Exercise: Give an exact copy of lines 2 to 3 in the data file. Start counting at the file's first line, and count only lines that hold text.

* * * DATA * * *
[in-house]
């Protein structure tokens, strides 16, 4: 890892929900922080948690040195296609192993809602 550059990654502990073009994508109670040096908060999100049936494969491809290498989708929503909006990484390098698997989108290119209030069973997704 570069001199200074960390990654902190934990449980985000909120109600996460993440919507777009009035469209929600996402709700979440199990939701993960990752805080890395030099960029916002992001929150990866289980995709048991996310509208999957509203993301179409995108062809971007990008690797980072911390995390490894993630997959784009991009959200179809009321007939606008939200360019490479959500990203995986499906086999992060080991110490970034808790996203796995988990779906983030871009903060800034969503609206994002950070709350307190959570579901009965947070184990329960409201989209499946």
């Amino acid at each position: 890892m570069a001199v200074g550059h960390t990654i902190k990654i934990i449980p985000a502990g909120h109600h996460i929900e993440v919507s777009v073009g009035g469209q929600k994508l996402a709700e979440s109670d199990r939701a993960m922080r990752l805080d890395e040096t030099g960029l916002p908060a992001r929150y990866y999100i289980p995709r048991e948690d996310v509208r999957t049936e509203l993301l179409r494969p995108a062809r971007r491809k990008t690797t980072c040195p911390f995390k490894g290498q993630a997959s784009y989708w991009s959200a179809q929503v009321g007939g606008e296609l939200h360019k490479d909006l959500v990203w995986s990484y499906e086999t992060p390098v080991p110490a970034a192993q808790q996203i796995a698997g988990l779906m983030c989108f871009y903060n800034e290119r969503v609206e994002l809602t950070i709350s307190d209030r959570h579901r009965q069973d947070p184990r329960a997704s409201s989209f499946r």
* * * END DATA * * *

């Protein structure tokens, strides 16, 4: 890892929900922080948690040195296609192993809602 550059990654502990073009994508109670040096908060999100049936494969491809290498989708929503909006990484390098698997989108290119209030069973997704 570069001199200074960390990654902190934990449980985000909120109600996460993440919507777009009035469209929600996402709700979440199990939701993960990752805080890395030099960029916002992001929150990866289980995709048991996310509208999957509203993301179409995108062809971007990008690797980072911390995390490894993630997959784009991009959200179809009321007939606008939200360019490479959500990203995986499906086999992060080991110490970034808790996203796995988990779906983030871009903060800034969503609206994002950070709350307190959570579901009965947070184990329960409201989209499946």
């Amino acid at each position: 890892m570069a001199v200074g550059h960390t990654i902190k990654i934990i449980p985000a502990g909120h109600h996460i929900e993440v919507s777009v073009g009035g469209q929600k994508l996402a709700e979440s109670d199990r939701a993960m922080r990752l805080d890395e040096t030099g960029l916002p908060a992001r929150y990866y999100i289980p995709r048991e948690d996310v509208r999957t049936e509203l993301l179409r494969p995108a062809r971007r491809k990008t690797t980072c040195p911390f995390k490894g290498q993630a997959s784009y989708w991009s959200a179809q929503v009321g007939g606008e296609l939200h360019k490479d909006l959500v990203w995986s990484y499906e086999t992060p390098v080991p110490a970034a192993q808790q996203i796995a698997g988990l779906m983030c989108f871009y903060n800034e290119r969503v609206e994002l809602t950070i709350s307190d209030r959570h579901r009965q069973d947070p184990r329960a997704s409201s989209f499946r």